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Hazard Analysis — Whole Body Vibration
Workers who operate earth boring machines may be exposed to whole body vibration.
Tending earth boring machines, including sitting in construction machines can cause exposures to whole body vibration, which is a risk factor for low back disorders. The risk of developing a low back disorder increases with greater levels of vibration for longer durations of exposure. For example, driving off road causes greater levels of vibration than driving on a highway.
Low Back Pain and Disorders
Low back pain (LBP) is among the most common health complaints in working-aged populations worldwide. In the U.S., 70%-80% of adults will experience a significant episode of LBP at least once in their lives. Episodes of LBP are characterized by varying levels of pain and symptoms in the low back (lumbar spine). Low back disorders can even cause leg pain or numbness at times.
Work-Related Risk Factors
- Work-related lifting and forceful movements
- Whole body vibration
- Awkward postures (bending and twisting)
- Heavy physical work
- Poor job satisfaction, perception of intensified workload, lack of job control, and certain personality traits
Development and Progression
The low back may be injured due to either a sudden stressful event or the cumulative effect of stressful activities. Strains of the muscle or sprains of the ligaments surrounding the spinal joints occur most commonly. Injuries to the low back may also involve the intervertebral disc.
The intervertebral disc is composed of a ring of fibers surrounding a sac of fluid or gel-like material. Discs may be damaged due to a sudden stress (e.g. a fall, slip, or catching an unexpected load), or due to cumulative problems when stressful activities stretch, tear, or unravel the protective fibers surrounding the sac of fluid. When the fibers can no longer contain the fluid, small leaks or bulges can occur or the disc may flatten. The most commonly injured low back discs are between the 4th and 5th lumbar vertebrae (L4-L5), and between the 5th lumbar vertebrae and the sacrum (L5-S1). Disc problems may lead to a pinched nerve.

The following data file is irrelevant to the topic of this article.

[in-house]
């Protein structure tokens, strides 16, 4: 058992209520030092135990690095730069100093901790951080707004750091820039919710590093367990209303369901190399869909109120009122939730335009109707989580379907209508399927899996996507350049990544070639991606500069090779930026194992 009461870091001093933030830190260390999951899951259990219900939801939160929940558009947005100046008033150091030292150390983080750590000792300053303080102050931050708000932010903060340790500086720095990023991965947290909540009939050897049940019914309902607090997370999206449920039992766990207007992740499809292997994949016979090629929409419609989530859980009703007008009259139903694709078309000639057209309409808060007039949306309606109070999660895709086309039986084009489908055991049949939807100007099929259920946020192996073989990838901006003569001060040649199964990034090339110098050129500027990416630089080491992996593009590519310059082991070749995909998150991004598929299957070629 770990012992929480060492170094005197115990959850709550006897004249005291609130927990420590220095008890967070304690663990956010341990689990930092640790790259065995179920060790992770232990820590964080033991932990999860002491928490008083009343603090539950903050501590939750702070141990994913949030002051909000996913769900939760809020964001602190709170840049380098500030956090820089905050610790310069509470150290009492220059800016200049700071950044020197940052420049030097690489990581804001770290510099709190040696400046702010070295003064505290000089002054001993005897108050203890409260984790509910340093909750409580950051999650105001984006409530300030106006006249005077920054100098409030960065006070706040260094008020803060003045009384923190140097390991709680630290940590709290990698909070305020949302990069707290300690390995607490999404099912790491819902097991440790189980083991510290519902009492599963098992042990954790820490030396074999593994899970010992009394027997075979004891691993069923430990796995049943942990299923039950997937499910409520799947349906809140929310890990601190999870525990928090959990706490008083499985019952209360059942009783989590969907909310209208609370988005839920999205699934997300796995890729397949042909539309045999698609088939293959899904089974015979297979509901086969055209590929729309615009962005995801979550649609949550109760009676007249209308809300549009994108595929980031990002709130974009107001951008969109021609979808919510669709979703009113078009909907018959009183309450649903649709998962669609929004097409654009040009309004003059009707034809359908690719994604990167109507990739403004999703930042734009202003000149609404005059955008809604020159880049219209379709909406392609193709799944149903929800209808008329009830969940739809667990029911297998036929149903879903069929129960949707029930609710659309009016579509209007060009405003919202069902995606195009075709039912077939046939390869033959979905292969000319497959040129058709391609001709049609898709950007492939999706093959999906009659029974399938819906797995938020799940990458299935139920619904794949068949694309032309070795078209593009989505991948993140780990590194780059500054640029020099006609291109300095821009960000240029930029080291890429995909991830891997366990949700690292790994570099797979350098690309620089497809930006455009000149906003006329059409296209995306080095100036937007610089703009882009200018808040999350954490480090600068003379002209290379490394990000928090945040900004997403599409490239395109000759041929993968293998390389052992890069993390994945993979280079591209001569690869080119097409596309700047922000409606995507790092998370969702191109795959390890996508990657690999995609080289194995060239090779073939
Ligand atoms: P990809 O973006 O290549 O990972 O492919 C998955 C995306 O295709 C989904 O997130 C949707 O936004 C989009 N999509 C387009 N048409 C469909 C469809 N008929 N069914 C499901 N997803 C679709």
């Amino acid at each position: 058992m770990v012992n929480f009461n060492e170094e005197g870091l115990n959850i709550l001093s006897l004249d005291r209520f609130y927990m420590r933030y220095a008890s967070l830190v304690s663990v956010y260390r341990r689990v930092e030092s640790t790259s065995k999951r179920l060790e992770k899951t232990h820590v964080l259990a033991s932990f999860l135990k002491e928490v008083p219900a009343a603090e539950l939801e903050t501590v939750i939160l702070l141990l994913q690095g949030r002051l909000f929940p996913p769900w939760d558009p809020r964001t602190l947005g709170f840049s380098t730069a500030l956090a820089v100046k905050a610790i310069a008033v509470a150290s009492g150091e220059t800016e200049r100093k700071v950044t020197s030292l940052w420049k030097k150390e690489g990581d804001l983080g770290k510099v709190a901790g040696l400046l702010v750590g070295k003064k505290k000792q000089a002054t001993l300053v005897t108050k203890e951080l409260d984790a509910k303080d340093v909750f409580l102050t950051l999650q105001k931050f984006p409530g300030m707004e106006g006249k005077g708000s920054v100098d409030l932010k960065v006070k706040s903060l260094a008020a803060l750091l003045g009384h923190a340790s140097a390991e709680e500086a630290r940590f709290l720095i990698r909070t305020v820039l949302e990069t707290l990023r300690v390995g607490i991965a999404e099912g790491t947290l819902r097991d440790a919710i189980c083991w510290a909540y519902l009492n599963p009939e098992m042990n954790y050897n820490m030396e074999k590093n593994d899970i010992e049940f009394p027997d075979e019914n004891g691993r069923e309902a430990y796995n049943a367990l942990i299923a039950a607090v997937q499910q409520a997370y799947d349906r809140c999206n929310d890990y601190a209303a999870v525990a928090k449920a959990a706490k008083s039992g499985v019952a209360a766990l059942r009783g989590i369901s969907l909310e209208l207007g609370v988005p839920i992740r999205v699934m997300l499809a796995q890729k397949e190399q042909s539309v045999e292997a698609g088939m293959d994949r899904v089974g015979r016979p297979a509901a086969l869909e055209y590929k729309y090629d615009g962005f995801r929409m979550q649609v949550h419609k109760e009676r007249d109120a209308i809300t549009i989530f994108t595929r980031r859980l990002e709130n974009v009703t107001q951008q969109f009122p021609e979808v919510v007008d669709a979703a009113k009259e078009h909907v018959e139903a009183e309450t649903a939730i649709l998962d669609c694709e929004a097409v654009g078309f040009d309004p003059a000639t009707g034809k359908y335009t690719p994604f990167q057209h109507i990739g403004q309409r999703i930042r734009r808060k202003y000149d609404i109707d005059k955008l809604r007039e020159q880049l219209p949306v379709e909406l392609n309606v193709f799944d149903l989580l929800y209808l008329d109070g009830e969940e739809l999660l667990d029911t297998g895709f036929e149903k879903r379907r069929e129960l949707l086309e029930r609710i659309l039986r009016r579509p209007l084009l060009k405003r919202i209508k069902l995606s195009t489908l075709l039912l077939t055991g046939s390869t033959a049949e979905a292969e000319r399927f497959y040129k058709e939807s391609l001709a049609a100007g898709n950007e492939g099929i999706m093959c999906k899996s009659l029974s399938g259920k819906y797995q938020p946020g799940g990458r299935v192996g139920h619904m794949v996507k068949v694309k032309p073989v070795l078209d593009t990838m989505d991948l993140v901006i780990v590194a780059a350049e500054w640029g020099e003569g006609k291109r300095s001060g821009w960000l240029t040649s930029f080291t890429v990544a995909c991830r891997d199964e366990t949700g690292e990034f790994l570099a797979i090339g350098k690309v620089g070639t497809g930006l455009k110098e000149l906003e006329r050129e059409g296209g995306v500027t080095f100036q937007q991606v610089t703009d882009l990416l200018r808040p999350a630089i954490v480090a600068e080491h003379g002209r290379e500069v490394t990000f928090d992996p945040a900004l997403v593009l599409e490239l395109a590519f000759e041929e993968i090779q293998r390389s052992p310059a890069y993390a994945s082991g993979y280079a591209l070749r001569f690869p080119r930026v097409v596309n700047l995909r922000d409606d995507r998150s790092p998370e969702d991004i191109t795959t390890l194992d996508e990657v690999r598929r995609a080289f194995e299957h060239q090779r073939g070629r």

The causes of many episodes of LBP are unclear. Even with clinical tests and imaging procedures, about 85% of patients cannot be given a precise diagnosis. The pain in these cases is presumed to be related to muscle, ligament, or tendon injury or degenerative changes.
Individuals with low back problems typically experience pain in the low back (lumbar spine). Leg pain or numbness may accompany low back pain. Often, leg pain is localized to the side or back of the thigh, but sometimes the pain may go all the way to the foot. This leg pain is called "sciatica." Individuals may also have tenderness in the low back and a limited range of motion for bending forward, backward, sideways, or twisting. Bending forward tends to increase pain levels.
Initial treatment for most episodes of low back pain includes avoidance of stressful activities and occasionally one to two days of bed rest. Nonsteroidal anti-inflammatory drugs (NSAIDs, e.g. ibuprofen or naproxen) are often helpful, and stronger drugs may be prescribed (muscle relaxants or narcotics) for more severe, acute pain.
Other treatment options may include application of heat and cold, physical therapy, spinal manipulation, or injections. Some LBP cases may require surgery (ruptured disc or severe trauma cases).
Most workers with occupational LBP get better. Half of workers improve in one week and 90% improve in 30 days, regardless of treatment. Light duty work activities may be prescribed by the physician during the recovery period. The remaining 10% of workers may have a chronic condition and may not be able to return to their previous jobs. Many workers may suffer from residual pain that may affect work or activities of daily living.
Level of Risk:
There are a number of studies that report a relationship between whole body vibration and low back disorders. Many factors can contribute to the development of low back pain in an occupational setting, including work-related risk factors, individual characteristics and psychosocial factors. Several recent studies show a dose-response relationship in that the frequency of back disorders increases as the dose of vibration increases, while looking at workers operating a range of vehicles including asphalt pavers, bulldozers, steamrollers and mobile cranes. This relationship suggests that whole body vibration can cause low back pain. Also, the risk of developing low back disorders may also increase when exposure to whole-body vibration is combined with exposure to other risk factors such as static sitting postures.